At the beginning of this year we interviewed five UTS academics who were then teaching in a blended delivery mode and asked them what blended learning meant to them. Their infectious enthusiasm for teaching and for teaching in a blended setting is apparent in this video:

Then, everything changed. COVID-19 became part of our vocabulary and teaching was altogether different. So, we have gone back to those academics and asked them what impact this year has had on their practice. Here is what they said:

The big shift in my thinking has been to change from seeing the relationship between in-class and online learning. I realised that before, implicitly I was seeing them as pieces of a jigsaw puzzle that came together to create a complete whole. Now, I think about blended learning as a process through which the in-class and online amplify each other. My pedagogic focus is less on what belongs in each and how they fit together, but more about how connections between the two can make things new and valuable things possible, and how these connections can really be in the hands of students.

Nick Hopwood, Associate Professor, International Studies

My experiences have highlighted the importance of two factors. The first is building genuine relationships with my students that involves showing them the real me. The second is the importance of asynchronous work in the student learning journey. I’m looking forward to working on these two factors more in 2021.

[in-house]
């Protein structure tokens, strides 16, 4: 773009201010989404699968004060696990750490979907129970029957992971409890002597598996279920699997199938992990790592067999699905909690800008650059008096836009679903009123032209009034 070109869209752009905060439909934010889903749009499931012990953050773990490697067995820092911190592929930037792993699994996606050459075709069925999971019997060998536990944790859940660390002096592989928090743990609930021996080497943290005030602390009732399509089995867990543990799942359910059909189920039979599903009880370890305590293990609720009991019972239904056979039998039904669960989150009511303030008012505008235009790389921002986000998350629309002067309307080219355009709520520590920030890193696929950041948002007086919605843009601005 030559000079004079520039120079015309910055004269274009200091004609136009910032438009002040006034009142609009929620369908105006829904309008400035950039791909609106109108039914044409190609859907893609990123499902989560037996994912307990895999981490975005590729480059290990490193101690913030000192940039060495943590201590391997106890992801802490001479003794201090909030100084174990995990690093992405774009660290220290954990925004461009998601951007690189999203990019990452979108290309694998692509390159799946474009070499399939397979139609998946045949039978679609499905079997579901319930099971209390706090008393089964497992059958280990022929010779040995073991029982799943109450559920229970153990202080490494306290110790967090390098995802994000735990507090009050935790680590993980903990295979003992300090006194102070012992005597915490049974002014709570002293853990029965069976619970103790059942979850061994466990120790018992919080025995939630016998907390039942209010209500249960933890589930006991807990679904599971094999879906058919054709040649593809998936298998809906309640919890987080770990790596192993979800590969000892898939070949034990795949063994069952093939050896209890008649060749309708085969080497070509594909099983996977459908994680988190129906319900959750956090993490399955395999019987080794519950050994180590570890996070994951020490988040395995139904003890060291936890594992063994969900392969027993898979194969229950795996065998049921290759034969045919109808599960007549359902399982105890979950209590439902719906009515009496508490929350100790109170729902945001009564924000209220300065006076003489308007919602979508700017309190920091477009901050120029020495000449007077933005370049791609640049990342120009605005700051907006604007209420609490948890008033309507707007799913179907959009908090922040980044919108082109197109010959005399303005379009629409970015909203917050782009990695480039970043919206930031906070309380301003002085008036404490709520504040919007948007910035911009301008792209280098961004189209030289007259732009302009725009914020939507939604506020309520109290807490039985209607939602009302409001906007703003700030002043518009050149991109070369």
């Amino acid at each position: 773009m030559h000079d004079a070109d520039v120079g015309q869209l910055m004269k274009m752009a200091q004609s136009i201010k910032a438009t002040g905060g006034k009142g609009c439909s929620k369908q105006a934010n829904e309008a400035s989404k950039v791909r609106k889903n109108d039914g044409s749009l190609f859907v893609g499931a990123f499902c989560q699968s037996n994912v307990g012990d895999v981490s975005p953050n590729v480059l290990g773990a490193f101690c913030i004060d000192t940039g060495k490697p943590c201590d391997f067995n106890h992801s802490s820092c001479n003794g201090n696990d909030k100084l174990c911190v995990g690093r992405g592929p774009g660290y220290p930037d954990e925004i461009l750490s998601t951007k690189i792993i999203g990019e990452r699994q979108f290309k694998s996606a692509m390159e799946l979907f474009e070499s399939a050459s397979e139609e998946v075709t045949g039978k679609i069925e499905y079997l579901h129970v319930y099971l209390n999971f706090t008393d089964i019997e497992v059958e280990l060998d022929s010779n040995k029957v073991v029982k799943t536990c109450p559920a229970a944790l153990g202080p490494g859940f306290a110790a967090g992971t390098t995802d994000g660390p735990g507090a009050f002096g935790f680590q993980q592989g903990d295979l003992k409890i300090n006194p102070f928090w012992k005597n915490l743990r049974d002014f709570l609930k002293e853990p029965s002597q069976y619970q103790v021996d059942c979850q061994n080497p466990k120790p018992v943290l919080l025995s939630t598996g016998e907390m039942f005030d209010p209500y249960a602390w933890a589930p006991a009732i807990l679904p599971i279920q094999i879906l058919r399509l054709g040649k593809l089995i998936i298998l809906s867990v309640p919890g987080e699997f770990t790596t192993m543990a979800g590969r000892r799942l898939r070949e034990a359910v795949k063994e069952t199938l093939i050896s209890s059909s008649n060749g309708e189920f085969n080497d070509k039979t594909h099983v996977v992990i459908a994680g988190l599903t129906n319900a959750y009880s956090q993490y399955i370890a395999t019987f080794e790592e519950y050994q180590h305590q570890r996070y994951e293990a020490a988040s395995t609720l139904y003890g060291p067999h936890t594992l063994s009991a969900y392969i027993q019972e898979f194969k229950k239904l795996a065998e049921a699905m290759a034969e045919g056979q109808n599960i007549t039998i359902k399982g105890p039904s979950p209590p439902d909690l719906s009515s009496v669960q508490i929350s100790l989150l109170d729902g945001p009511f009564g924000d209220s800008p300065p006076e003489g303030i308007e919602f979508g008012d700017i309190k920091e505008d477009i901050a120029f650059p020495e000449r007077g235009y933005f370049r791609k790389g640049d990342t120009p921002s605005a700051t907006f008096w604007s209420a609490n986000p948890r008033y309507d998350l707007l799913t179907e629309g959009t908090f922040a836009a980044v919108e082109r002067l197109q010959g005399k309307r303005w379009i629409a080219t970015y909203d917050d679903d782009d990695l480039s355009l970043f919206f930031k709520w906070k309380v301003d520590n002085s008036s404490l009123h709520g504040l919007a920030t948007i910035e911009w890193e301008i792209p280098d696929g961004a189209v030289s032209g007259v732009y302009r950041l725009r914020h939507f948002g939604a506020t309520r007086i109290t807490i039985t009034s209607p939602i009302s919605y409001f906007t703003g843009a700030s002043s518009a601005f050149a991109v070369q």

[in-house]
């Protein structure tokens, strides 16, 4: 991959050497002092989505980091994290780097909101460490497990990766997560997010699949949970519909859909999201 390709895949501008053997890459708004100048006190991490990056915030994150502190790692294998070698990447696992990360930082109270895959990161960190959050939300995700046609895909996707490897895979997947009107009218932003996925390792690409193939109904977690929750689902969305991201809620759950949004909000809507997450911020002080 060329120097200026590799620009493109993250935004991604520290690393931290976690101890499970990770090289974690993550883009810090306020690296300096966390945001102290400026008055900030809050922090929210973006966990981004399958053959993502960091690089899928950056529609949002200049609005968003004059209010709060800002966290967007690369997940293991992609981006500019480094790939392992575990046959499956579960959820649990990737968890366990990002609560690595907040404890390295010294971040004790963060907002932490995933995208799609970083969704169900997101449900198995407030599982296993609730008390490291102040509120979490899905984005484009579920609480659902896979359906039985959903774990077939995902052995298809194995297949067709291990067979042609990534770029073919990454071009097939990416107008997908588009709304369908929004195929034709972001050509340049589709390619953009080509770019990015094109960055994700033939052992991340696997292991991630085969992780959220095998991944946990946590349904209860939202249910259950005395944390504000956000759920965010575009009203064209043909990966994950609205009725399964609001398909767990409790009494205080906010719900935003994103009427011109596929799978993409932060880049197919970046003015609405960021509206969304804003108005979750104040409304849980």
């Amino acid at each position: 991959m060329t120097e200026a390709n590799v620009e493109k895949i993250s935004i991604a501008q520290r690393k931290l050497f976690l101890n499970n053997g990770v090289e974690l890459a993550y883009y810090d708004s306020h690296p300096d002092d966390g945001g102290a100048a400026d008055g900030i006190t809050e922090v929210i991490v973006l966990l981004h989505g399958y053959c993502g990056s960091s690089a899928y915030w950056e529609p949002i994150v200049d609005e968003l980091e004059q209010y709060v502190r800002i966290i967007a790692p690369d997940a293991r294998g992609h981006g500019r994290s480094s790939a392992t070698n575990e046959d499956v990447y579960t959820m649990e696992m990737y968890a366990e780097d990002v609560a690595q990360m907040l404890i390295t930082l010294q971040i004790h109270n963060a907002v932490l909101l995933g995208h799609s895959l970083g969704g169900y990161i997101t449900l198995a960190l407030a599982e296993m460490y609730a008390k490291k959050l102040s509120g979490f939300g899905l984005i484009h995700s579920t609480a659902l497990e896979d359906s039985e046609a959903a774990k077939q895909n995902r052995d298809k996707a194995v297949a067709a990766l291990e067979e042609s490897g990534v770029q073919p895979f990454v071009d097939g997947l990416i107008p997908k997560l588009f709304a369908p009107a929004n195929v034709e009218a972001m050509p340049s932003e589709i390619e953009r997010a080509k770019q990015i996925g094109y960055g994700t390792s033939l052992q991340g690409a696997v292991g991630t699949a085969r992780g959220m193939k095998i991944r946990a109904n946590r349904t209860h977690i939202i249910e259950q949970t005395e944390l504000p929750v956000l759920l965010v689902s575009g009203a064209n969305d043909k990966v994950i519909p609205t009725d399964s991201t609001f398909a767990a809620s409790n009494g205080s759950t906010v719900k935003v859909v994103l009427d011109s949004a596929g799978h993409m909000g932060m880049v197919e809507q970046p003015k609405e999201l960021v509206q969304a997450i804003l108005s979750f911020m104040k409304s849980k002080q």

Amanda White, Senior Lecturer Accounting

For my teaching this year, blended learning enabled by motivated staff and digital teaching technologies helped to effectively engage students and deliver positive student learning outcomes, which were beyond my initial expectations. 

Asif Gill, Associate Professor School of Computer Science

This year has really demonstrated the huge value of good learning design, and of academics working closely with learning designers to co-create blended learning. We’ve been lucky to do this at a course level so that our students experience a consistency of learning experience throughout their studies.

Alison McEwen, Head of Discipline Genetic Counselling

What have been your experiences of blended learning in this challenging year? Post your thoughts in the comments below.

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